remote side.  Whenever a connection is made to this port  or  Unix  socket,
 the  connection  is  forwarded over the secure channel, and a connection is
 made from the local machine to either an explicit destination specified  by
 port  or  or, if no explicit destination was specified, will act as a SOCKS
 4/5 proxy and forward connections to  the  destinations  requested  by  the
 remote  SOCKS  client.   Port  forwardings  can  also  be  specified in the
 configuration file.  Privileged ports can be forwarded only when logging in
 as  root  on  the  remote  machine.   IPv6  addresses  can  be specified by
 enclosing the address  in  square  brackets.   By  default,  TCP  listening
 sockets  on  the server will be bound to the loopback interface only.  This
 may be overridden by specifying a An empty or the  address  indicates  that
 the  remote  socket  should  listen on all interfaces.  Specifying a remote
 will only succeed if the server's option is enabled (see If the argument is
 the listen port will be dynamically allocated on the server and reported to
 the client at run time.  When used together with the allocated port will be
 printed to the standard output.  Specifies the location of a control socket
 for connection sharing, or the string to disable connection sharing.  Refer
 to  the  description  of  and  in  for  details.   May  be  used to request
 invocation of a subsystem on the remote system.  Subsystems facilitate  the
 use of SSH as a secure transport for other applications (e.g. The subsystem
 is specified as the remote command.   Disable  pseudo-terminal  allocation.
 Force  pseudo-terminal  allocation.   This can be used to execute arbitrary
 screen-based programs on a remote machine, which can be very  useful,  e.g.
 when  implementing  menu  services.  Multiple options force tty allocation,
 even if has no local tty.  Display the version number  and  exit.   Verbose
 mode.   Causes  to  print  debugging  messages about its progress.  This is
 helpful  in  debugging  connection,   authentication,   and   configuration
 problems.   Multiple  options  increase  the  verbosity.  The maximum is 3.
 Requests that standard input and output on the client be  forwarded  to  on
 over the secure channel.  Implies and though these can be overridden in the
 configuration file or using command line options.  Requests  tunnel  device
 forwarding with the specified devices between the client and the server The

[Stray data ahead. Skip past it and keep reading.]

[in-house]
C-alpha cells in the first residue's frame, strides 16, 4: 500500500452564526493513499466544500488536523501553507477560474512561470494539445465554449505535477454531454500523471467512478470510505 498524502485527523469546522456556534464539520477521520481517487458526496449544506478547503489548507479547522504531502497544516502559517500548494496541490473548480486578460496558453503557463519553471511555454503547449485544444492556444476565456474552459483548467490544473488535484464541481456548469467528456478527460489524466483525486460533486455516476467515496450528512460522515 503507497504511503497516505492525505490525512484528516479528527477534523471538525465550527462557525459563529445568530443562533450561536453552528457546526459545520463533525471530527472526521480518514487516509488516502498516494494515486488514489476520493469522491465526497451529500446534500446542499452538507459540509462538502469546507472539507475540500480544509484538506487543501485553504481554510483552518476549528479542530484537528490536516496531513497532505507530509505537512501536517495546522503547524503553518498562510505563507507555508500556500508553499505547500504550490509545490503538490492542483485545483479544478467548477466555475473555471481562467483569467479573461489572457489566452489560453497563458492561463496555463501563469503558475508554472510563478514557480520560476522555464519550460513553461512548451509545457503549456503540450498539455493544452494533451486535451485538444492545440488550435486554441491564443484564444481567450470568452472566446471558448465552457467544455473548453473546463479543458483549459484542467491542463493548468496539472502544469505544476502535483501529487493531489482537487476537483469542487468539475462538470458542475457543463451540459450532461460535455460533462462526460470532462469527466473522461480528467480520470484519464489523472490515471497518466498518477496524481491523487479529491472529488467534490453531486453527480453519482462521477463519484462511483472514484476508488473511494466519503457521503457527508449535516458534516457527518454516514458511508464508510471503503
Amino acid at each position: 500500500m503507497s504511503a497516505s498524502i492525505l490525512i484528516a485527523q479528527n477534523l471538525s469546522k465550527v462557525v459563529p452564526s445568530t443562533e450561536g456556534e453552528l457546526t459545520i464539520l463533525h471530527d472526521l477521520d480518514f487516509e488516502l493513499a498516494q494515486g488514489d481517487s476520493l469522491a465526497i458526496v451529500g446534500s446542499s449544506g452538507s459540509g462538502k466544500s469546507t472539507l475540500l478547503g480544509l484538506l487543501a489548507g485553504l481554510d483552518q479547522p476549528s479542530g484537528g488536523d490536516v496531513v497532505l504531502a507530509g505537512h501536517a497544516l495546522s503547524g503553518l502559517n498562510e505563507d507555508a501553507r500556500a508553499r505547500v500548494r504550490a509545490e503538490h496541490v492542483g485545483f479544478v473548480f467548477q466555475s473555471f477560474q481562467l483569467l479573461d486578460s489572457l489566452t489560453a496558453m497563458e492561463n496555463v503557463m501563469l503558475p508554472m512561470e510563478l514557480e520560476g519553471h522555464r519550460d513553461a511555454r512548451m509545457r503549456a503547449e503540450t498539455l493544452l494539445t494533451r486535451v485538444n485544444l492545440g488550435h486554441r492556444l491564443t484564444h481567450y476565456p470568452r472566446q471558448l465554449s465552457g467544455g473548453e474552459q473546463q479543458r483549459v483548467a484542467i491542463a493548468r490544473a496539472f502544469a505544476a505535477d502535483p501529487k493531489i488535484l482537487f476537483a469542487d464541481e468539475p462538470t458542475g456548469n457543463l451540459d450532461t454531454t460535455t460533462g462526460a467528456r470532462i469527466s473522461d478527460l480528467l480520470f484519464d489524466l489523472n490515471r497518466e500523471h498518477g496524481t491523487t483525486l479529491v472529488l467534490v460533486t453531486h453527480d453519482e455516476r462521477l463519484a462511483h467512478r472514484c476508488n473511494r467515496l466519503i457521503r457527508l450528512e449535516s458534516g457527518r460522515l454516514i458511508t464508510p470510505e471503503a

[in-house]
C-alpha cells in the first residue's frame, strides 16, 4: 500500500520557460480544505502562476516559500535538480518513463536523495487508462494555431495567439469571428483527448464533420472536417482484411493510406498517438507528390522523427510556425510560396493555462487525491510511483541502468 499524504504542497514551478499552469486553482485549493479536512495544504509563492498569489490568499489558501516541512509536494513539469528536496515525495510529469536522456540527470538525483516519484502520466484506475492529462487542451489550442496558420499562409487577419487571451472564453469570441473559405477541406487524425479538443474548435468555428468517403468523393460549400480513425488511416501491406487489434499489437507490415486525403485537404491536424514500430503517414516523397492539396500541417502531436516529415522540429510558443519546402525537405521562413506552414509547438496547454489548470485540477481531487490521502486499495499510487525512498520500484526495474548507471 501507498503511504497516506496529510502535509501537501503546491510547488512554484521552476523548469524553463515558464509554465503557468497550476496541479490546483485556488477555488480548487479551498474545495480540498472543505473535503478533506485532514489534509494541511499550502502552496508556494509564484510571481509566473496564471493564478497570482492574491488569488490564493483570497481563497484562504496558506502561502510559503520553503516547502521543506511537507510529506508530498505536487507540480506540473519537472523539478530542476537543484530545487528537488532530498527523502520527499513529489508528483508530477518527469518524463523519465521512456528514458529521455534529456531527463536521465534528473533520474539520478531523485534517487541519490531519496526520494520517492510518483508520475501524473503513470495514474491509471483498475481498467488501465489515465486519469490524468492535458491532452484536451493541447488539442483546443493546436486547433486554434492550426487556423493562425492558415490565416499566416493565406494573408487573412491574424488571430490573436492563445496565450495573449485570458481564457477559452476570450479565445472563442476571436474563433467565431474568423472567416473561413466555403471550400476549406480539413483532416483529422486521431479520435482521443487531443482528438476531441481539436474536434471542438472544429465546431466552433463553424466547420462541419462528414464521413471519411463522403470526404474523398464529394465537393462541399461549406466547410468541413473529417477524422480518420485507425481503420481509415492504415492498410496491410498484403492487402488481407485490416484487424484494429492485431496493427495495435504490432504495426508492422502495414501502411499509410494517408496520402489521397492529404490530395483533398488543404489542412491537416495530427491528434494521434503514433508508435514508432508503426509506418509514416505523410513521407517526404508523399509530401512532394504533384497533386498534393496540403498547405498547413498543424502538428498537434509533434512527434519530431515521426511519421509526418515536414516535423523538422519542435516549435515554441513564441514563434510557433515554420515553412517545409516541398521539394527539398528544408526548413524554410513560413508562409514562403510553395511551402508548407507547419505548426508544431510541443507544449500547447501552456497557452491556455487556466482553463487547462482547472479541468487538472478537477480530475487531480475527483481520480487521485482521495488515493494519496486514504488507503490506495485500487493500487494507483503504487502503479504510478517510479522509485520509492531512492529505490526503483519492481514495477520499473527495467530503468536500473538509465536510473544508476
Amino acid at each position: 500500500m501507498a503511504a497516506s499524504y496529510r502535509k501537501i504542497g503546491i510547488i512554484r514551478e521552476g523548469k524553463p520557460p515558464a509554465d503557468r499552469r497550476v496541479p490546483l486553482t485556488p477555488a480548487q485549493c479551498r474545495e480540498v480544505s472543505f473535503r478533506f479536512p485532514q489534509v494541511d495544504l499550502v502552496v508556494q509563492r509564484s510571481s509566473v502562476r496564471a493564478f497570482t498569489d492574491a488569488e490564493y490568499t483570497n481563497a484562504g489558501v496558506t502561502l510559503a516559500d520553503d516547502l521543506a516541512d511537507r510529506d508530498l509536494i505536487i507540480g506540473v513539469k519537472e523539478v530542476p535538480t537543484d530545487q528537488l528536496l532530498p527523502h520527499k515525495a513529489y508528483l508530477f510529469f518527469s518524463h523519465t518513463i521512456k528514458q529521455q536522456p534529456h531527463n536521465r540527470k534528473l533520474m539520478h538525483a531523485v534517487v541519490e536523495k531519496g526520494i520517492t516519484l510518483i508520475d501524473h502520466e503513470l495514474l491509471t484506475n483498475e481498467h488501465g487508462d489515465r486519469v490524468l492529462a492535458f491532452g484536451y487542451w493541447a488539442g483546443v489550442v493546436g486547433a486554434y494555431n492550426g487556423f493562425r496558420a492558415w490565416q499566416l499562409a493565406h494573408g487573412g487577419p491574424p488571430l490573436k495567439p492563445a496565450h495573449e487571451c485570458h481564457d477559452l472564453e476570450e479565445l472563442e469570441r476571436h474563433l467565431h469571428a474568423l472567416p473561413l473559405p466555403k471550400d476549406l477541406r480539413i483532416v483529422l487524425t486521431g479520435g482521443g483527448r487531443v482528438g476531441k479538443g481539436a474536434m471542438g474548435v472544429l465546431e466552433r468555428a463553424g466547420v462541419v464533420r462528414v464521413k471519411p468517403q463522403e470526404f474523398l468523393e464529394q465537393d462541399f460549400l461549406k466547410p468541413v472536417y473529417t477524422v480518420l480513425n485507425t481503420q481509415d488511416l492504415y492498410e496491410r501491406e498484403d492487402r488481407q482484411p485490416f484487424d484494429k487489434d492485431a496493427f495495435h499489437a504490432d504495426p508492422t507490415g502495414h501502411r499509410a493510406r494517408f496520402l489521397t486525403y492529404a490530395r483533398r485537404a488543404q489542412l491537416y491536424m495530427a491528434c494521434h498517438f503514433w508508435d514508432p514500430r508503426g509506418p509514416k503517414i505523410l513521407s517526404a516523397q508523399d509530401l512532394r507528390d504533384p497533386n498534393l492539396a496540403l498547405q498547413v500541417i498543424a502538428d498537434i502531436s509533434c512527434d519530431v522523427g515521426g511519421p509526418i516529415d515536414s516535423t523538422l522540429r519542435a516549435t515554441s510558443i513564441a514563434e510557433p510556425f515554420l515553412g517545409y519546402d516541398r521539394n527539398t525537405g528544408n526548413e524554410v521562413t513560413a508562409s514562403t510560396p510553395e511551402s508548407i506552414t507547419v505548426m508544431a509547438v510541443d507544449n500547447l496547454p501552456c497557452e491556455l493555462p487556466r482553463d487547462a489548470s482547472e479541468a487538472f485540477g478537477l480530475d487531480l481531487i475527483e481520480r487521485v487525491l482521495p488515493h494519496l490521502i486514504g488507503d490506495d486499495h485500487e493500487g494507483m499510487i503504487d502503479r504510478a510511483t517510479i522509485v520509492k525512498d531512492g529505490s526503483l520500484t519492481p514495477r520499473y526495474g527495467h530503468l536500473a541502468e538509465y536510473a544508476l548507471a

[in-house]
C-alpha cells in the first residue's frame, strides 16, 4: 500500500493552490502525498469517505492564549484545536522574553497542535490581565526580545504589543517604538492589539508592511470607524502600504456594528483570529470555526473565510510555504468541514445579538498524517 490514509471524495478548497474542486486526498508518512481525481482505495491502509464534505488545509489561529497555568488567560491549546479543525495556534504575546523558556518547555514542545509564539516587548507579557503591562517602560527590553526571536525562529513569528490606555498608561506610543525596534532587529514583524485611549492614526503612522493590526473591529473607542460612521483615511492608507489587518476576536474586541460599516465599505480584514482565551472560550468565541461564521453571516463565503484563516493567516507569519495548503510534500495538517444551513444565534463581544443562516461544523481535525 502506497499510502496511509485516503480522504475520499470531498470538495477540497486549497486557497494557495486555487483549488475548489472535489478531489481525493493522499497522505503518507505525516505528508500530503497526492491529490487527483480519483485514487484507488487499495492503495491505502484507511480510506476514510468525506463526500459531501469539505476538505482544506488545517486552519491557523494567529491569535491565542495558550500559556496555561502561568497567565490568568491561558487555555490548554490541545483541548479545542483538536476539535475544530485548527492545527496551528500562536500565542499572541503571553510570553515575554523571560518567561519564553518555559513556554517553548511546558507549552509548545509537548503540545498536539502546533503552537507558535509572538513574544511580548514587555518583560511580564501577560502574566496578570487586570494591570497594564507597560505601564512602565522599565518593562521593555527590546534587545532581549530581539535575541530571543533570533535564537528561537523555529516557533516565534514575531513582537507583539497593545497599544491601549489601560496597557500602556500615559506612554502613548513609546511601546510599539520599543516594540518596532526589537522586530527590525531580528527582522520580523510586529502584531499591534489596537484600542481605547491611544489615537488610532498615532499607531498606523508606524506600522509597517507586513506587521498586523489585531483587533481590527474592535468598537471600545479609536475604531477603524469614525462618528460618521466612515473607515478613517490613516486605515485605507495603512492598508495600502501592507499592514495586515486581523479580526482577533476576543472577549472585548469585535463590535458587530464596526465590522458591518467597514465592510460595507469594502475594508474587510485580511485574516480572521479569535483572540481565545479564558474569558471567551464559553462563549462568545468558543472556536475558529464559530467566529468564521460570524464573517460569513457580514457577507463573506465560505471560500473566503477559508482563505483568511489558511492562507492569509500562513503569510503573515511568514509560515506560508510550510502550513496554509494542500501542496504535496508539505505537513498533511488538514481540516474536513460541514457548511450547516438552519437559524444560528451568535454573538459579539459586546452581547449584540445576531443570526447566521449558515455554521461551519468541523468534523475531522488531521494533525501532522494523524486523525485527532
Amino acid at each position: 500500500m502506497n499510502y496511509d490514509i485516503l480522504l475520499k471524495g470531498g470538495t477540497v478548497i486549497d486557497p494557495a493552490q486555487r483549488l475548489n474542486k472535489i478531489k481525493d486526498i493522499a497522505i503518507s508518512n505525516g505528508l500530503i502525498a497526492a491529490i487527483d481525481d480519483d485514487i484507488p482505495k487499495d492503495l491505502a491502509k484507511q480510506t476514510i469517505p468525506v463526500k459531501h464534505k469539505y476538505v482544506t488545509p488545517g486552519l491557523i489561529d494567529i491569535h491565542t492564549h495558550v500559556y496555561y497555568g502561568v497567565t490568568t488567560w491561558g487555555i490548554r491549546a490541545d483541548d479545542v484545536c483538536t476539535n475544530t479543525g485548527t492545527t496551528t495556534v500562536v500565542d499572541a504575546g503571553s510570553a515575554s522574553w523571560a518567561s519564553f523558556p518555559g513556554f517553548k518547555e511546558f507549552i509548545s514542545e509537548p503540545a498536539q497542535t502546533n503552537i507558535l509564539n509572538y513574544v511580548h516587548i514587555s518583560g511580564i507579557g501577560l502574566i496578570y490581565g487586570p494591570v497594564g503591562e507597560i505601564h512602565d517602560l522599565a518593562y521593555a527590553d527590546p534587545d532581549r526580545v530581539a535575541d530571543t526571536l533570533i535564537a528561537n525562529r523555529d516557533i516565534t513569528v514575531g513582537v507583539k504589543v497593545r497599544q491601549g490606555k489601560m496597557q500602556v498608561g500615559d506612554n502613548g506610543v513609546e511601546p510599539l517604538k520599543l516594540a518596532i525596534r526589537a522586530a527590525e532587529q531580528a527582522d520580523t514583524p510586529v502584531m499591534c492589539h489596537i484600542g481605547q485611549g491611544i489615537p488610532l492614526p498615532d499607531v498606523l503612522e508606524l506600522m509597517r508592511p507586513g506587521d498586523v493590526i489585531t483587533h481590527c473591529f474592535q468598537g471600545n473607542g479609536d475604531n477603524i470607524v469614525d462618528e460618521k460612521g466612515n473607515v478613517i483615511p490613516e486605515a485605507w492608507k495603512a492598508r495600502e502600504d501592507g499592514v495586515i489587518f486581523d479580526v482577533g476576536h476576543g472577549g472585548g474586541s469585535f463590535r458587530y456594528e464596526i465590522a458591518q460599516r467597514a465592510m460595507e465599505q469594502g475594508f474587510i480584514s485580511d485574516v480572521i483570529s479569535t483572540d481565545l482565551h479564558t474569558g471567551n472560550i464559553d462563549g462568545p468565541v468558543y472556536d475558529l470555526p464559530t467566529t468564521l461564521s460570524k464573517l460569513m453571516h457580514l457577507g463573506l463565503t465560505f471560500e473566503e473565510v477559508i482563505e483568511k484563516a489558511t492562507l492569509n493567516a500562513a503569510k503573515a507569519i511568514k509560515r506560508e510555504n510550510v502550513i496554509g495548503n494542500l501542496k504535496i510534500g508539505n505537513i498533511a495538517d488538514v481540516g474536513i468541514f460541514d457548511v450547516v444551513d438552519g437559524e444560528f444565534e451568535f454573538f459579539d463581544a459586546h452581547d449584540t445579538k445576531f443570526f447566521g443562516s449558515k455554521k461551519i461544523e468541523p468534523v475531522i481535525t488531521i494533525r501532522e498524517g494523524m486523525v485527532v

devices may be specified by numerical ID or the keyword which uses the next
 available  tunnel device.  If is not specified, it defaults to See also the
 and directives in If the directive is unset, it will be set to the  default
 tunnel  mode,  which  is If a different forwarding mode it desired, then it
 should be specified before  Enables  X11  forwarding.   This  can  also  be
 specified  on  a  per-host  basis  in a configuration file.  X11 forwarding
 should be enabled with caution.  Users with  the  ability  to  bypass  file
 permissions  on  the  remote host (for the user's X authorization database)
 can access the local X11 display  through  the  forwarded  connection.   An
 attacker  may  then  be  able  to  perform  activities  such  as  keystroke
 monitoring.  For this reason, X11 forwarding is subjected to  X11  SECURITY
 extension  restrictions  by  default.   Please  refer to the option and the
 directive in for  more  information.   Disables  X11  forwarding.   Enables
 trusted  X11  forwarding.  Trusted X11 forwardings are not subjected to the
 X11 SECURITY extension controls.  Send log  information  using  the  system
 module.   By  default this information is sent to stderr.  may additionally
 obtain configuration data from a per-user configuration file and a  system-
 wide  configuration  file.   The  file format and configuration options are
 described in The OpenSSH SSH client supports SSH protocol 2.   The  methods
 available  for  authentication are: GSSAPI-based authentication, host-based
 authentication,    public    key     authentication,     challenge-response
 authentication,  and  password  authentication.  Authentication methods are
 tried in the order specified above,  though  can  be  used  to  change  the
 default  order.  Host-based authentication works as follows: If the machine
 the user logs in from is listed in or on the remote machine, and  the  user
 names  are  the  same on both sides, or if the files or exist in the user's
 home directory on the remote machine and contain a line containing the name
 of the client machine and the name of the user on that machine, the user is
 considered for login.  Additionally, the  server  be  able  to  verify  the